Jun/2014 - Open Space

Agenda

7:00pm - Food

7:30pm - Generate topics and schedule

8:00pm - Breakout to topic sessions

10:00pm - End

We welcome contributions of drinks and snacks! =)

What is Open Space?

Open Space is a highly collaborative and self-organized meeting where the participants themselves create the agenda and make it happen on the spot. Some of the past topics includes:

- You have scope, budget and delivery date, can I be agile? 
- Critical paths and outside dependencies 
- Effective Retrospective 
- How do you hire a ScrumMaster?
- How to keep retrospective interesting?
- Incentives and encouraging better engineering practices
- Spotify engineering culture video

Getting There

You may look at the following pdf for more information: 
http://files.meetup.com/1704608/IDALabs_NDC_getting_there.pdf

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  • Farid B.

    Hi everyone. Here are the topics proposed in this meetup:
    - Agile planning?
    - Acceptance testing for your Javascript front-ends, integration in build systems
    - Managing business expectations in cost cutting environment
    - What is a successful SCRUM team?
    - How management can support a team
    - Back to the roots: Complexity + Agile
    - Documentation: Outdated and lacking
    - Modifications to ideal Agile/SCRUM
    - Application Lifecycle Management
    - Factors affecting agile and what to do about them
    - Question of trust
    - PSM vs CSM

    July 7

  • Douglas H.

    Thanks for your suggestions regarding our need for a simple plan. I drew up up a plan highlighting the macro TODOs of bugs fixes, new features and process improvements. During review, the process improvements were deleted from the plan. If I wanted, I was told, I could put them on my own plan. Should I bother, or should I realign my values with the measures of management?

    July 3

    • Ng Pan W.

      Hi Douglas, the fact that you now know your manager's opinion on the improvement tasks is a good step. Having a backlog is good first step. The next step is to prioritize the work. Improvement tasks can be prioritized separately by asking, "If we do things differently, can we achieve more?" or "I would be more productive if ...", The team can collaboratively decide how the improvements should be prioritized. However, one should not get carried away with improvements. It should not take up more than 10-20% of your capacity. Instead prioritizing improvements against product enhancements and bug fixes, we prioritize within allocated capacity. Thus, you have 80% capacity for you to do your product related stuff (new features and bugs), 10-20% for other stuff (i.e. improvements). It is much easier to agree on capacity allocations as opposed to individual items in the backlog.

      July 3

    • Douglas H.

      Thanks Pan Wei! Those are nice rules of thumb to get us started.

      July 3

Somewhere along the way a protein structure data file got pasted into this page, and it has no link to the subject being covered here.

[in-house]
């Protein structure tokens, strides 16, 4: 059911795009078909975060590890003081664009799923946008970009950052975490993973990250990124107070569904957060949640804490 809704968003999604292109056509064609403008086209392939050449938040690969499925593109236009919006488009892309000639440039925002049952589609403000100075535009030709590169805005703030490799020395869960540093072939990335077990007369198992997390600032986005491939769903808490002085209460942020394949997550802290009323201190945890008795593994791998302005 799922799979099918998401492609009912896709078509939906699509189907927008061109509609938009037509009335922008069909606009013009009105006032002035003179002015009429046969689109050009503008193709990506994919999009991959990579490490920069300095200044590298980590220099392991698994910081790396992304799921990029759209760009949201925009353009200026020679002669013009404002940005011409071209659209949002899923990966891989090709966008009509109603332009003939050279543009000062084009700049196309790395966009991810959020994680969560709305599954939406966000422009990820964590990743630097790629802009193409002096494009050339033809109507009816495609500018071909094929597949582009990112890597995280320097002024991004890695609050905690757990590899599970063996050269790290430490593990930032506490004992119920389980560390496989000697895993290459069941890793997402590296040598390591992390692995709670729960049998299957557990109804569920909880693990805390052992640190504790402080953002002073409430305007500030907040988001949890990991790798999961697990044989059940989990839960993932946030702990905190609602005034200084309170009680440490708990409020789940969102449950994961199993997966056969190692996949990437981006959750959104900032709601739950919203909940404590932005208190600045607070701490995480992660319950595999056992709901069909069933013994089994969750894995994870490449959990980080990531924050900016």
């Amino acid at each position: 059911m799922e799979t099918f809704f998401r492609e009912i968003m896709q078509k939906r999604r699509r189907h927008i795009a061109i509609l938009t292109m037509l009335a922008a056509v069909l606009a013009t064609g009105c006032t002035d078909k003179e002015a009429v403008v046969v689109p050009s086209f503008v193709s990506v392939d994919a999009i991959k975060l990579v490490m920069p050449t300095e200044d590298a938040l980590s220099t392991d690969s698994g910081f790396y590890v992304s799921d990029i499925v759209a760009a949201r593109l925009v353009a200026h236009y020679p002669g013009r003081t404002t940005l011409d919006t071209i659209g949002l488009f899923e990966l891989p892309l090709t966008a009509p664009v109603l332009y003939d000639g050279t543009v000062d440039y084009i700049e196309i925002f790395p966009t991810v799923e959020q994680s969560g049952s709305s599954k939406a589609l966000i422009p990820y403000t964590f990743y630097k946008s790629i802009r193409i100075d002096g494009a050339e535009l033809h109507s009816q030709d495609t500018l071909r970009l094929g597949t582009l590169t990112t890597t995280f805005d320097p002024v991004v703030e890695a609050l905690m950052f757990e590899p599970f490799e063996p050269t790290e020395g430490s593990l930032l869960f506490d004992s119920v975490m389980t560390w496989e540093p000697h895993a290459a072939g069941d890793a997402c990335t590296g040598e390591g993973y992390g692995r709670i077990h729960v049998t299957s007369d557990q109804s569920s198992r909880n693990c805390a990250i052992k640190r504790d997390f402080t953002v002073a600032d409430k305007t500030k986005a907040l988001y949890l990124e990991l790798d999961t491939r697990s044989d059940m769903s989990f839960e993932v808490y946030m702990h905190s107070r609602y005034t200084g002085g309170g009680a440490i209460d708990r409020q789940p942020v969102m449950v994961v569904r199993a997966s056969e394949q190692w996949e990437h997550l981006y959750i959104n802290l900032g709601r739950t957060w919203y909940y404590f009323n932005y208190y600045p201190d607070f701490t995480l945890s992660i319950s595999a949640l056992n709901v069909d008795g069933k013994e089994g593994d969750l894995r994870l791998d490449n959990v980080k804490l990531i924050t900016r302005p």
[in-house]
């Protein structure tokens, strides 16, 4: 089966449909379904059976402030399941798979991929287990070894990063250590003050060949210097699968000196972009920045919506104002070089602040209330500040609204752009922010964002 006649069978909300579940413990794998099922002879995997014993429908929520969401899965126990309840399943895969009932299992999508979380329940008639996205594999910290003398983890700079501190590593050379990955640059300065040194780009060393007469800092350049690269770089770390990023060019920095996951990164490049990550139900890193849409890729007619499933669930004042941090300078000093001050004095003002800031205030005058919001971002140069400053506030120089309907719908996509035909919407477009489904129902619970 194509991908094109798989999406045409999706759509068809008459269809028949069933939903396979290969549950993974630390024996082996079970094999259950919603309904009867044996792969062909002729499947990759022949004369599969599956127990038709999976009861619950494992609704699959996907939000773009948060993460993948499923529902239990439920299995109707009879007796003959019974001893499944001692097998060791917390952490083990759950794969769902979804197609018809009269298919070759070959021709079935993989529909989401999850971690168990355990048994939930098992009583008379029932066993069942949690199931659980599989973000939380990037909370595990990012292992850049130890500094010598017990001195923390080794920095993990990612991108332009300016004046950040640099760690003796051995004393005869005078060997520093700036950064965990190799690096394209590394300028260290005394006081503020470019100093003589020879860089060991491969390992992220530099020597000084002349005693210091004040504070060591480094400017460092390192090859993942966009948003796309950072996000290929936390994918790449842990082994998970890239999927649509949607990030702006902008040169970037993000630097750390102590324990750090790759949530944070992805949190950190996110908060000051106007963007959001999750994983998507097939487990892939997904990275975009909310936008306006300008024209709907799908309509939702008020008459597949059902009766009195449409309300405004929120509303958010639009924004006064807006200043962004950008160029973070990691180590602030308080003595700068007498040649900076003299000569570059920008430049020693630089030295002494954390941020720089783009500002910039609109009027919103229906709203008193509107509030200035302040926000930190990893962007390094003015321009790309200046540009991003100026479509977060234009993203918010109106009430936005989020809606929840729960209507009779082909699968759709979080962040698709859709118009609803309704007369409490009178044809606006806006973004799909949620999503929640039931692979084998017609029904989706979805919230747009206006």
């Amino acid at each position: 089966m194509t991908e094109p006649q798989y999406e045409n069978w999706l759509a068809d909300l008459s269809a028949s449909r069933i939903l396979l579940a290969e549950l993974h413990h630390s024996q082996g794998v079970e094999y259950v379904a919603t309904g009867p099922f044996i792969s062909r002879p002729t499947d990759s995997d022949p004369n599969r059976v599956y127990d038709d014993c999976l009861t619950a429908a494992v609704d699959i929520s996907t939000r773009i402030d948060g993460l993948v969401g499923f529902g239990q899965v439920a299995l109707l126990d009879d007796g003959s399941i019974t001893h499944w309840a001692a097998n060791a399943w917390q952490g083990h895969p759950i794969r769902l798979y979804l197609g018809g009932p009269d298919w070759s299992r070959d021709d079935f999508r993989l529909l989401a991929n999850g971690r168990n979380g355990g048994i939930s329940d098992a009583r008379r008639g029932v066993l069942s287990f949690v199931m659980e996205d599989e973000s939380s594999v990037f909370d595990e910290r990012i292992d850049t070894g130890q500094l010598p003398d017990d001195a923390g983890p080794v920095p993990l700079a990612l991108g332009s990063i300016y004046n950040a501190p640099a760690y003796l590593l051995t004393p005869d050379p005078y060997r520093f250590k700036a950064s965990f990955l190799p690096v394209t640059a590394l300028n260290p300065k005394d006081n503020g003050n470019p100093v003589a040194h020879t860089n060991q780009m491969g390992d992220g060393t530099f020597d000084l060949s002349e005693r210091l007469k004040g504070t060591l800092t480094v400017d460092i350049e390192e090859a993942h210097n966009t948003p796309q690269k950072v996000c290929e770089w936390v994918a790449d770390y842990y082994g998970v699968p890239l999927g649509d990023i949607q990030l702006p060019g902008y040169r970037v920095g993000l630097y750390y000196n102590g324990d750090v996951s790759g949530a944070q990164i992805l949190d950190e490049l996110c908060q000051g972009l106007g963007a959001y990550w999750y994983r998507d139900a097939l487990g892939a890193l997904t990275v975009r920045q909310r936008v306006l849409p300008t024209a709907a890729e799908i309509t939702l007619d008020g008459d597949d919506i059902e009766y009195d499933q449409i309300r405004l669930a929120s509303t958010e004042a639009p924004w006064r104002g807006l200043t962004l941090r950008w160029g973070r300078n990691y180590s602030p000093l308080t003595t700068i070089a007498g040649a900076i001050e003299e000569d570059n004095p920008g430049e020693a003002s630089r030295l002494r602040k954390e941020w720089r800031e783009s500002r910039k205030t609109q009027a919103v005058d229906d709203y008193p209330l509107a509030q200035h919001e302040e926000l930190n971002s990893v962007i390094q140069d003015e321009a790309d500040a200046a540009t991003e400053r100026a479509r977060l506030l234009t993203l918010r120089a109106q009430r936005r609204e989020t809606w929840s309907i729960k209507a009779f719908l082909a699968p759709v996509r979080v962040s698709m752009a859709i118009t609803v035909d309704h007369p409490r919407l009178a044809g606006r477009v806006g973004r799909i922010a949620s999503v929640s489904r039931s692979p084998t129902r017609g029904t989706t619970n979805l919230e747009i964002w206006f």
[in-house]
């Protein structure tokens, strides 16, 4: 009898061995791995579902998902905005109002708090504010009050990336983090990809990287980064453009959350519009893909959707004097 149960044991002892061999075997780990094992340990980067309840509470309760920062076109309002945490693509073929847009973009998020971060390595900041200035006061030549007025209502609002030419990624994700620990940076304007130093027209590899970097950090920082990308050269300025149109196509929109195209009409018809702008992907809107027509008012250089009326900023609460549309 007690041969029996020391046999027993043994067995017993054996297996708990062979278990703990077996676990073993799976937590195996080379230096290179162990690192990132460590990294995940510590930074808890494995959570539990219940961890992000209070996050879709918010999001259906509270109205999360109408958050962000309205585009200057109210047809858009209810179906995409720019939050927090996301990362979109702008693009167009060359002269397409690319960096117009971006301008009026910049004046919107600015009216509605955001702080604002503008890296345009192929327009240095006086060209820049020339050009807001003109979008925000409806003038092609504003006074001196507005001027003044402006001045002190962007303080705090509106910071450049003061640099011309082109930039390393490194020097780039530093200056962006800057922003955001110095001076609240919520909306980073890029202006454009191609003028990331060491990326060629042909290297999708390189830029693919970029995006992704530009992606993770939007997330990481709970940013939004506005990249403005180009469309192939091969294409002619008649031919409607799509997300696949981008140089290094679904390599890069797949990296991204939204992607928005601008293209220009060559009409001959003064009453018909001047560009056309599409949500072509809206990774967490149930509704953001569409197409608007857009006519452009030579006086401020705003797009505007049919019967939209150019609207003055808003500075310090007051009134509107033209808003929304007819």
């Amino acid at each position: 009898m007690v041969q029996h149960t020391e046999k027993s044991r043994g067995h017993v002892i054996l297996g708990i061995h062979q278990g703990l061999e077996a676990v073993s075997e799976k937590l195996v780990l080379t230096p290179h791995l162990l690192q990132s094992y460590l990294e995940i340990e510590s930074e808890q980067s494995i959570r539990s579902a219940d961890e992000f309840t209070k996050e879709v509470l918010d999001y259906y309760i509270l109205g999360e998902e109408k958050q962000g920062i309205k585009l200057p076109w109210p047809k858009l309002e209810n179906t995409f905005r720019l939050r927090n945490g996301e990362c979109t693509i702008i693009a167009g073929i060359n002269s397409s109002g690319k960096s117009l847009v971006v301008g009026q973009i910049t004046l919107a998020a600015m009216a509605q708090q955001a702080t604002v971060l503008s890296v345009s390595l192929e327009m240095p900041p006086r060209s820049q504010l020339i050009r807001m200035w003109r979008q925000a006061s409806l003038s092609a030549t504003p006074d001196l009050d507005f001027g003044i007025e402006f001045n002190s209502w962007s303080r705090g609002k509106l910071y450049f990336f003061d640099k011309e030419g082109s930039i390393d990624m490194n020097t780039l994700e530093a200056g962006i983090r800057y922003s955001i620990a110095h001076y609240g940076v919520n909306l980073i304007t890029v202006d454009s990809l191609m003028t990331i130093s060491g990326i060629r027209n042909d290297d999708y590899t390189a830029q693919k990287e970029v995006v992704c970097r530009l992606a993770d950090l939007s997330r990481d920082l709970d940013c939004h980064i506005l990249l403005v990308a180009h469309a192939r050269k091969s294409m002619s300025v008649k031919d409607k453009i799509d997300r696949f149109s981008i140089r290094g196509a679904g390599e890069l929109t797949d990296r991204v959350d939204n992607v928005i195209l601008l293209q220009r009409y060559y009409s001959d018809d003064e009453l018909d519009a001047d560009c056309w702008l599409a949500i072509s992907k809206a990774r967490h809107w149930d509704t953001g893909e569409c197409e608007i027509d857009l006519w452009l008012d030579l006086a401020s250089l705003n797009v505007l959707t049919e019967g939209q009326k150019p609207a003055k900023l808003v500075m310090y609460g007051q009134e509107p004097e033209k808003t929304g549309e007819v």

• Pardha

    it was wonderful conversation, thank you Stanly without you open space woudln't there so long..

    1 · July 2

    • Stanly L.

      Without passionate people like you the Open Space wouldn't be there for so long. =)

      July 3

  • Etienne

    Thank you Edward for the help and suggestions! :) I settled on CasperJS with Mocha and Chai for my acceptance tests (I'm already using the last two for unit tests). I can now do ATDD with CoffeeScript! :D

    The pieces:
    - CasperJS http://casperjs.org/­
    - PhantomJS http://phantomjs.org/­
    - mocha-casperjs https://github.com/nathanboktae/...­
    - casper-chai https://github.com/brianmhunt/ca...­

    July 2

  • Ng Pan W.

    Thanks Farid for leading the session!

    July 2

  • Mikey C.

    To augment my session on complexity theory and agile, here is one example article that illustrates the relationship between the two (Scrum in particular): http://goo.gl/6oVwrE­ (apologies for the need to register if you want to read the whole article). Principles and methods have been borrowed from complexity theory throughout the history of agile and lean, sometimes explicitly and sometimes without knowing.

    Here is also a quick intro video into one of the theories of complexity I mentioned (it's called the Cynefin framework): http://goo.gl/6iWo­

    There is also a good article that made the cover of the Harvard Business Review on the same framework and how to apply some of its principles in practice at http://goo.gl/6NpWe­

    2 · July 1

    • Ng Pan W.

      It is always good to be supported by a strong theoretical foundation. Thanks for sharing! This (complexity theory) should be something to look into. Agile development borrows heavily from management and social sciences, where sense-making (a.k.a. theory-building) are something which consultants have to be equipped with.

      July 2

  • GinNee T.

    Interesting session

    July 1

  • Andrew L.

    Hi, I am looking for an IT company or a freelance IT engineer to develop Real Estate Marketplace portal. Pls email me at andrewlim.icomtech@g­mail.com

    June 26

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